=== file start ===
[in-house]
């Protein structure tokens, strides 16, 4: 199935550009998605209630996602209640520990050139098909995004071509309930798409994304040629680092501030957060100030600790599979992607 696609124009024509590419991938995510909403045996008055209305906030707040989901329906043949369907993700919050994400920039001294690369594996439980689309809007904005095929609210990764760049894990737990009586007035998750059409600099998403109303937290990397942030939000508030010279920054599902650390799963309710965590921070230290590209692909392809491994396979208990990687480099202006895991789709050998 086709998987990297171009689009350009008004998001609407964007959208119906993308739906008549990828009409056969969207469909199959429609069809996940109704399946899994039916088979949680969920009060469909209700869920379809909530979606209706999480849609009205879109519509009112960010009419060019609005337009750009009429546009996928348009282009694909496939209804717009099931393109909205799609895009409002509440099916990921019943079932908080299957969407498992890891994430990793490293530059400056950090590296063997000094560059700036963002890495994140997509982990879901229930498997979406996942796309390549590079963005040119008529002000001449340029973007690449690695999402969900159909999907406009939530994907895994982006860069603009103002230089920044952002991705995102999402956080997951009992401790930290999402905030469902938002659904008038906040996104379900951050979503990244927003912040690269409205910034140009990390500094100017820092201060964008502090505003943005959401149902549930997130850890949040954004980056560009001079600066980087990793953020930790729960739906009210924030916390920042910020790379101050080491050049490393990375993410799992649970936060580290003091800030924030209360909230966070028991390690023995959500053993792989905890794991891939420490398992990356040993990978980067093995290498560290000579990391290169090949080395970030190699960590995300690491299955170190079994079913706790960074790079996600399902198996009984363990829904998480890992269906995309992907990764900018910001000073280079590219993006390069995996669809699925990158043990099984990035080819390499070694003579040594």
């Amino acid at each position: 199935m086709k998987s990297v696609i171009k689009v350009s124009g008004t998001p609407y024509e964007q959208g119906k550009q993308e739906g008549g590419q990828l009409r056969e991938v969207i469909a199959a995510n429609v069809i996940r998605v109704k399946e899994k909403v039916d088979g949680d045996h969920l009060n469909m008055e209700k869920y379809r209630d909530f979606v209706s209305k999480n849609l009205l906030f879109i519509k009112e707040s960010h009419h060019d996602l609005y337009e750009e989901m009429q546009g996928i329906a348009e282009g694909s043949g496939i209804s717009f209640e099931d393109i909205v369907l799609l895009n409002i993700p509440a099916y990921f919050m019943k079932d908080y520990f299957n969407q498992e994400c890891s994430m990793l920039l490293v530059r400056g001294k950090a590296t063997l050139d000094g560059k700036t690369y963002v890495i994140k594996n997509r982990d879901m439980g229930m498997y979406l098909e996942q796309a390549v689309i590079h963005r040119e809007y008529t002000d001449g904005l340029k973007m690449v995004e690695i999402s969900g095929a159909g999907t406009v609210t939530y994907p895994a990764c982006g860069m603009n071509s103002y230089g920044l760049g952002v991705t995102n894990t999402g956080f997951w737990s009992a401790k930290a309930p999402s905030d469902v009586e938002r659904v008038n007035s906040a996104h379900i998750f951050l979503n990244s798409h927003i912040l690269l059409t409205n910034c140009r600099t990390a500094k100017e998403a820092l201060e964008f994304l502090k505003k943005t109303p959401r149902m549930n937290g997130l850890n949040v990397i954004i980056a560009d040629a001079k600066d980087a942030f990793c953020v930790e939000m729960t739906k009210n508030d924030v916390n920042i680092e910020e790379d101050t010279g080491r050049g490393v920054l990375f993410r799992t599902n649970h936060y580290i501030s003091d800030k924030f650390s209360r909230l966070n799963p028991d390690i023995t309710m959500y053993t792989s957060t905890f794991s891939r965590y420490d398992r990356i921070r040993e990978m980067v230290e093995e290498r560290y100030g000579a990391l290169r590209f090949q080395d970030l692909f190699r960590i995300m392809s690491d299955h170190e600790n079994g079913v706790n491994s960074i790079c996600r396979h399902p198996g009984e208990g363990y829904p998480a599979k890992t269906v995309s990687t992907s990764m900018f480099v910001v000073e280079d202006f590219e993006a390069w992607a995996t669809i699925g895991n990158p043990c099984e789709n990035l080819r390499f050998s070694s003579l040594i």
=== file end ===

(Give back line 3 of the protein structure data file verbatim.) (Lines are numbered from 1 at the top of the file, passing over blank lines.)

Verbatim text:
């Amino acid at each position: 199935m086709k998987s990297v696609i171009k689009v350009s124009g008004t998001p609407y024509e964007q959208g119906k550009q993308e739906g008549g590419q990828l009409r056969e991938v969207i469909a199959a995510n429609v069809i996940r998605v109704k399946e899994k909403v039916d088979g949680d045996h969920l009060n469909m008055e209700k869920y379809r209630d909530f979606v209706s209305k999480n849609l009205l906030f879109i519509k009112e707040s960010h009419h060019d996602l609005y337009e750009e989901m009429q546009g996928i329906a348009e282009g694909s043949g496939i209804s717009f209640e099931d393109i909205v369907l799609l895009n409002i993700p509440a099916y990921f919050m019943k079932d908080y520990f299957n969407q498992e994400c890891s994430m990793l920039l490293v530059r400056g001294k950090a590296t063997l050139d000094g560059k700036t690369y963002v890495i994140k594996n997509r982990d879901m439980g229930m498997y979406l098909e996942q796309a390549v689309i590079h963005r040119e809007y008529t002000d001449g904005l340029k973007m690449v995004e690695i999402s969900g095929a159909g999907t406009v609210t939530y994907p895994a990764c982006g860069m603009n071509s103002y230089g920044l760049g952002v991705t995102n894990t999402g956080f997951w737990s009992a401790k930290a309930p999402s905030d469902v009586e938002r659904v008038n007035s906040a996104h379900i998750f951050l979503n990244s798409h927003i912040l690269l059409t409205n910034c140009r600099t990390a500094k100017e998403a820092l201060e964008f994304l502090k505003k943005t109303p959401r149902m549930n937290g997130l850890n949040v990397i954004i980056a560009d040629a001079k600066d980087a942030f990793c953020v930790e939000m729960t739906k009210n508030d924030v916390n920042i680092e910020e790379d101050t010279g080491r050049g490393v920054l990375f993410r799992t599902n649970h936060y580290i501030s003091d800030k924030f650390s209360r909230l966070n799963p028991d390690i023995t309710m959500y053993t792989s957060t905890f794991s891939r965590y420490d398992r990356i921070r040993e990978m980067v230290e093995e290498r560290y100030g000579a990391l290169r590209f090949q080395d970030l692909f190699r960590i995300m392809s690491d299955h170190e600790n079994g079913v706790n491994s960074i790079c996600r396979h399902p198996g009984e208990g363990y829904p998480a599979k890992t269906v995309s990687t992907s990764m900018f480099v910001v000073e280079d202006f590219e993006a390069w992607a995996t669809i699925g895991n990158p043990c099984e789709n990035l080819r390499f050998s070694s003579l040594i």